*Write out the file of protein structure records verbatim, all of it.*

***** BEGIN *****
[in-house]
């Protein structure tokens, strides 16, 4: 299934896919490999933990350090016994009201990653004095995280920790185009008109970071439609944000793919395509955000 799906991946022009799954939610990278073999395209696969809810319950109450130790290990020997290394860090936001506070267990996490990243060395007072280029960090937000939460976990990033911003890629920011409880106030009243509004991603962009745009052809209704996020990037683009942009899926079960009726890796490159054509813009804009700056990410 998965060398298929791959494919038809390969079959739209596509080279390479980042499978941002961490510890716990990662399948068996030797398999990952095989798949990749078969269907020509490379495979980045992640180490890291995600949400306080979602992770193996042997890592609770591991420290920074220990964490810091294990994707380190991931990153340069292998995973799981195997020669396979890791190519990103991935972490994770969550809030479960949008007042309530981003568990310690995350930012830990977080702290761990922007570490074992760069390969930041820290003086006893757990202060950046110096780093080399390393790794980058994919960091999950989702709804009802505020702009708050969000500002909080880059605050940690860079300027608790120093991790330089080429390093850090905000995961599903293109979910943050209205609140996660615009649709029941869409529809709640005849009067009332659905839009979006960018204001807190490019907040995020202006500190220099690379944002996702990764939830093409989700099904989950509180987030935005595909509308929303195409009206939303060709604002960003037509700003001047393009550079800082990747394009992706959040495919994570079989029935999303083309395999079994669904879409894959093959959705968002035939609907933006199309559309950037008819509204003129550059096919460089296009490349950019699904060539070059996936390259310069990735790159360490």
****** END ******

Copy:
[in-house]
């Protein structure tokens, strides 16, 4: 299934896919490999933990350090016994009201990653004095995280920790185009008109970071439609944000793919395509955000 799906991946022009799954939610990278073999395209696969809810319950109450130790290990020997290394860090936001506070267990996490990243060395007072280029960090937000939460976990990033911003890629920011409880106030009243509004991603962009745009052809209704996020990037683009942009899926079960009726890796490159054509813009804009700056990410 998965060398298929791959494919038809390969079959739209596509080279390479980042499978941002961490510890716990990662399948068996030797398999990952095989798949990749078969269907020509490379495979980045992640180490890291995600949400306080979602992770193996042997890592609770591991420290920074220990964490810091294990994707380190991931990153340069292998995973799981195997020669396979890791190519990103991935972490994770969550809030479960949008007042309530981003568990310690995350930012830990977080702290761990922007570490074992760069390969930041820290003086006893757990202060950046110096780093080399390393790794980058994919960091999950989702709804009802505020702009708050969000500002909080880059605050940690860079300027608790120093991790330089080429390093850090905000995961599903293109979910943050209205609140996660615009649709029941869409529809709640005849009067009332659905839009979006960018204001807190490019907040995020202006500190220099690379944002996702990764939830093409989700099904989950509180987030935005595909509308929303195409009206939303060709604002960003037509700003001047393009550079800082990747394009992706959040495919994570079989029935999303083309395999079994669904879409894959093959959705968002035939609907933006199309559309950037008819509204003129550059096919460089296009490349950019699904060539070059996936390259310069990735790159360490």